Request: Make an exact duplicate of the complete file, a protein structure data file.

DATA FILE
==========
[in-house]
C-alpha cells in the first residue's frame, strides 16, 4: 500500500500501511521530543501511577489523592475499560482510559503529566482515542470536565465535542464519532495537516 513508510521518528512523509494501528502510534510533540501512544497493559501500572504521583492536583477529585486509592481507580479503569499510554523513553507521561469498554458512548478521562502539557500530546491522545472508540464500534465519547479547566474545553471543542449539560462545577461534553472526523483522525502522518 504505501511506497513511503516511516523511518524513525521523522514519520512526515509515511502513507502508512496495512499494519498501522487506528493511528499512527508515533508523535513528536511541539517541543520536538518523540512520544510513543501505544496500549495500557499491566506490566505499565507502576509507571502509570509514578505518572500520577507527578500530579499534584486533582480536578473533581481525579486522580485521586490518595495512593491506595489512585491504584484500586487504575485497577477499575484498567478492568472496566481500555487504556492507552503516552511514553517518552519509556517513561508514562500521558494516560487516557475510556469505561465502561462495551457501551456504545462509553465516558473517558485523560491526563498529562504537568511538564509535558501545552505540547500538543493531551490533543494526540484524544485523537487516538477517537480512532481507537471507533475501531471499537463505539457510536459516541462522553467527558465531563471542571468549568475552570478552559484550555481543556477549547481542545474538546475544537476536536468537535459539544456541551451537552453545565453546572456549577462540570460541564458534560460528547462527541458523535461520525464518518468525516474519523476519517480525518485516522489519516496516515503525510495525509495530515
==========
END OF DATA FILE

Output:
[in-house]
C-alpha cells in the first residue's frame, strides 16, 4: 500500500500501511521530543501511577489523592475499560482510559503529566482515542470536565465535542464519532495537516 513508510521518528512523509494501528502510534510533540501512544497493559501500572504521583492536583477529585486509592481507580479503569499510554523513553507521561469498554458512548478521562502539557500530546491522545472508540464500534465519547479547566474545553471543542449539560462545577461534553472526523483522525502522518 504505501511506497513511503516511516523511518524513525521523522514519520512526515509515511502513507502508512496495512499494519498501522487506528493511528499512527508515533508523535513528536511541539517541543520536538518523540512520544510513543501505544496500549495500557499491566506490566505499565507502576509507571502509570509514578505518572500520577507527578500530579499534584486533582480536578473533581481525579486522580485521586490518595495512593491506595489512585491504584484500586487504575485497577477499575484498567478492568472496566481500555487504556492507552503516552511514553517518552519509556517513561508514562500521558494516560487516557475510556469505561465502561462495551457501551456504545462509553465516558473517558485523560491526563498529562504537568511538564509535558501545552505540547500538543493531551490533543494526540484524544485523537487516538477517537480512532481507537471507533475501531471499537463505539457510536459516541462522553467527558465531563471542571468549568475552570478552559484550555481543556477549547481542545474538546475544537476536536468537535459539544456541551451537552453545565453546572456549577462540570460541564458534560460528547462527541458523535461520525464518518468525516474519523476519517480525518485516522489519516496516515503525510495525509495530515